The path to liberation from jargon
First, there was adtech. Then, martech. And now, brandtech.
Micro-moments are the new lifecycle stages. Our solutions are crossplatform, transmedia, and omnichannel; our campaigns are social-by-design (never by accident), mobile-first, and influencer-curated.
You need content? We’ve got both liquid and snackable. Want to try your hand at the media game? We’ve got brand publishing, brand journalism, or we can just build a brand newsroom that’ll monetize itself with the next Chewbacca Mom or Hodor meme. Better yet, we’ll host — and livestream — a hackathon in our cloud-based innovation lab, led by millennial mompreneurs, to build a bot that’ll crack the masstige market. Who’s with me?
Remember that leaked Scientology video? The one where a wild-eyed Tom Cruise goes on about hack-ack orgs and out-ethics, SPs and KSW? We all had a good laugh at his unhinged ramblings. What’s not so funny is the feeling that media and marketing folks are starting to sound like that outside our closed circles.
Introducing new products, practices, and specializations has long been the McGuffin of our business. After all, we’re always looking for new things to up-sell, cross-sell, basically sell at all costs. And today, in a crowded and complex marketplace, where more money changes hands with greater opacity, only one thing’s certain: it’s a seller’s market.
I recently wrote about the rise of ad blocking, and how it’s just another indicator that we’ve failed our audience. Now, I want to address how we’re failing ourselves. How our abuse of jargon is creating unnecessary confusion at a time when stakeholders are looking to us for clarity and confidence.
For evidence of how bad it’s gotten, look no further than last week’s press release from tronc, the newspaper conglomerate formerly known as Tribune Publishing.
Born again as a “content curation and monetization company,” tronc “is focused on leveraging artificial intelligence and machine learning to improve the user experience and better monetize our world-class content in order to deliver personalized content to our 60 million monthly users and drive value for all of our stakeholders.”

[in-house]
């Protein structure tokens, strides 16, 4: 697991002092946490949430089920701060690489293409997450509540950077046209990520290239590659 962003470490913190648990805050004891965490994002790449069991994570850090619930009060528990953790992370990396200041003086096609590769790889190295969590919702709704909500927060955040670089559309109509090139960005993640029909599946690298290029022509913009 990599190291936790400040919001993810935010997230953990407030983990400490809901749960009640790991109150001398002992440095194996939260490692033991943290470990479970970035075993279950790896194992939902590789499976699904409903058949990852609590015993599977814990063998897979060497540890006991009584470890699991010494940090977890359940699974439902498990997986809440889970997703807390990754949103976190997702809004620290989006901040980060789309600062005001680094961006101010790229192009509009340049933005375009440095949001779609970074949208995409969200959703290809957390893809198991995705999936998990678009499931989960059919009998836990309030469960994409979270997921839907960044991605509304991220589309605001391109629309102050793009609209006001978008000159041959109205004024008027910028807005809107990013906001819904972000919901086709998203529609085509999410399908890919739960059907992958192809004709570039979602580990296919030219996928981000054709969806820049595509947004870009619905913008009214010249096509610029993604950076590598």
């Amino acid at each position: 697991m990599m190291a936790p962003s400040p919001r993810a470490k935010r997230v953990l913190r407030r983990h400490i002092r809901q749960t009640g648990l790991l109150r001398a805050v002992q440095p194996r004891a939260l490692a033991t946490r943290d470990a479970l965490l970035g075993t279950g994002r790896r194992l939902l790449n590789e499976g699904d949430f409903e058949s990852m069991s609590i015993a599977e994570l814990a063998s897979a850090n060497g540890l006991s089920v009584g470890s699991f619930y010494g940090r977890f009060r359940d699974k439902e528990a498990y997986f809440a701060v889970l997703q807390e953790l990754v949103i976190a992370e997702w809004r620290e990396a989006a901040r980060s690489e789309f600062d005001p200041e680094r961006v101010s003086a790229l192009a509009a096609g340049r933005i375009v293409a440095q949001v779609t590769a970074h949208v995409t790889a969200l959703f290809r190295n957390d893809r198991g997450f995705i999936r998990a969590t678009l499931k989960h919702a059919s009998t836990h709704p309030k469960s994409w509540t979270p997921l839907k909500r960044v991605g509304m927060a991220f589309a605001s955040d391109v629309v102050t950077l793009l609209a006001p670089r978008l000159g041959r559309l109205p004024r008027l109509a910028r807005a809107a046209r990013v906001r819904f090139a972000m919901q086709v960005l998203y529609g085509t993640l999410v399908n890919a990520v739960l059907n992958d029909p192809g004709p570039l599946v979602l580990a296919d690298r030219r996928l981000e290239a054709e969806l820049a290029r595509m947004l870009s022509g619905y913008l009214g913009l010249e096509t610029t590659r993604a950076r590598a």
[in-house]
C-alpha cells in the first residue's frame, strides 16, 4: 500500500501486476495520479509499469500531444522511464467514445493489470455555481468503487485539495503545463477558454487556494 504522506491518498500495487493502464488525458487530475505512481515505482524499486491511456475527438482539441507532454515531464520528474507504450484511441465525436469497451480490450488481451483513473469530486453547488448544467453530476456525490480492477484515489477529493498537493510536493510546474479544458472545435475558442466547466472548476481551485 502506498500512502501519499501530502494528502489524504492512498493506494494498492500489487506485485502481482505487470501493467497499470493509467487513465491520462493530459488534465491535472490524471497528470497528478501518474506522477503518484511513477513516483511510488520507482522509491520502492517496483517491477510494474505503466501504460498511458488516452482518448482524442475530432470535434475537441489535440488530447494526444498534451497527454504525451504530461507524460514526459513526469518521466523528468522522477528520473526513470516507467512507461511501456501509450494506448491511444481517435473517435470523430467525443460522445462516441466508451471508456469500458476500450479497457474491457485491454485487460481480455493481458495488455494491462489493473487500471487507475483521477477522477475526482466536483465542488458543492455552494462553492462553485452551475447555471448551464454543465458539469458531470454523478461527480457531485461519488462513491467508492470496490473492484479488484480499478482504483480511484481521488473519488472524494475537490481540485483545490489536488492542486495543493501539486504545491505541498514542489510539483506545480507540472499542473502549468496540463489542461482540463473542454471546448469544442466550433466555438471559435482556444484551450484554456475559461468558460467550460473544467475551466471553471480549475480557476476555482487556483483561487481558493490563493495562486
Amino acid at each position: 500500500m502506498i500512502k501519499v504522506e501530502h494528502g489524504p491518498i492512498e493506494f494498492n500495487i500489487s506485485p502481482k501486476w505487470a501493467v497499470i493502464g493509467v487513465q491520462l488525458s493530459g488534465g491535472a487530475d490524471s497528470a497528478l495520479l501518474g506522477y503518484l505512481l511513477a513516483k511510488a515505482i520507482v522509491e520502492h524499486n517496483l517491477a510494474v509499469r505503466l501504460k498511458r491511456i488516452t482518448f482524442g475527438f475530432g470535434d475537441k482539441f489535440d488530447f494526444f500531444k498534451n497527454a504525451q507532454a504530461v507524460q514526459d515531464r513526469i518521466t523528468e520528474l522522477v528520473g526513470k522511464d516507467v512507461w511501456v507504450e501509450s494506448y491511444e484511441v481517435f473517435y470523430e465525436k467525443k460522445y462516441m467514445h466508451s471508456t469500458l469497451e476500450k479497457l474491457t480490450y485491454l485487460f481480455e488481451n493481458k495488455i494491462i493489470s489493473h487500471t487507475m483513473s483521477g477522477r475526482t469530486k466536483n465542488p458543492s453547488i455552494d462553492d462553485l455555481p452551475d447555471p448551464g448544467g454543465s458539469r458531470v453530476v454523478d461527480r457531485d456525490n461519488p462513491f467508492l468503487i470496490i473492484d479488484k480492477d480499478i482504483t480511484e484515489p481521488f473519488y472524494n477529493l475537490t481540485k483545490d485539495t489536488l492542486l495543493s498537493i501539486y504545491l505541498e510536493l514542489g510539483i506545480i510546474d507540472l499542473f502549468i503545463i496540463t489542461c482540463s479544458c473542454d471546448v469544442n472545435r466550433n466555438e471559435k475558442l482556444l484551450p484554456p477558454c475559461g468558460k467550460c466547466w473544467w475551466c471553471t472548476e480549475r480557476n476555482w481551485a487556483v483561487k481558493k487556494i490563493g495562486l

Huh? If this corporate horrorshow doesn’t scare us straight, what will?
And just to be clear, I have blood on my hands too; for years I’ve been a shameless and habitual abuser of jargon. But the recidivism stops here. To that end, I’ve sketched out a few guidelines to keep myself on the path to more meaningful and inclusive discourse.
1. Talk like a human
Like you’re sitting at a bar or coffee shop, not on a panel at an innovation summit. Like you’re having a real conversation with real people, who have real hopes and fears, wants and needs. That starts by asking questions. Lots of them. And really listening to the answers. The best conversations are grounded in genuine curiosity and empathy, and it’s no coincidence that they rarely happen in the guise of networking.
2. Words matter
Those of us who communicate for a living should have a higher burden to provide substance in the words we choose. And it’s not just made-up words, like eventize, and portmanteaus, like prosumer, that erode our collective credibility, but also the flagrant misuse of real words. Like ecosystem. Or worse yet, disrupt, disruptive, or disruption, which have been used ad nauseam to describe anything resembling innovation, with little regard for the basic tenets of Clayton Christensen’s twenty year-old theory. Enough, already.
3. It pays to be simple
As renowned designer John Maeda points out in The Laws of Simplicity, it’s a principle that rings as true in business as it does in life. Because making things simpler can help people emotionally cope with — and tactically manage — a world that’s only getting more complicated. And there’s measurable value in it too. According to the Global Brand Simplicity Index, developed by brand consultancy Siegel+Gale, a stock portfolio of the simplest brands has financially outperformed the major indexes by 214 percent over the last six years. What’s more, that survey data finds that people are more likely to recommend simpler products and pay more for simpler experiences. In this context, simple starts to sound pretty smart, right?
My father used to tell me that you never look as dumb as when you’re trying too hard to look smart (or cool for that matter). Harsh words, for sure, but I’m reminded of them as our pundits confuse what may sound powerful and knowledgeable to insiders with real-world meaning and impact.
And the thing is, we are smarter than that. We understand the value of accessibility and inclusion, if only from an enterprise perspective. So isn’t it time we open up our conversations, and include those voices from adjacent or peripheral worlds by finding common ground in universal themes and more human language?
My guess is we’ll all become more enlightened, and maybe even more likable, for it. Now, who’s with me?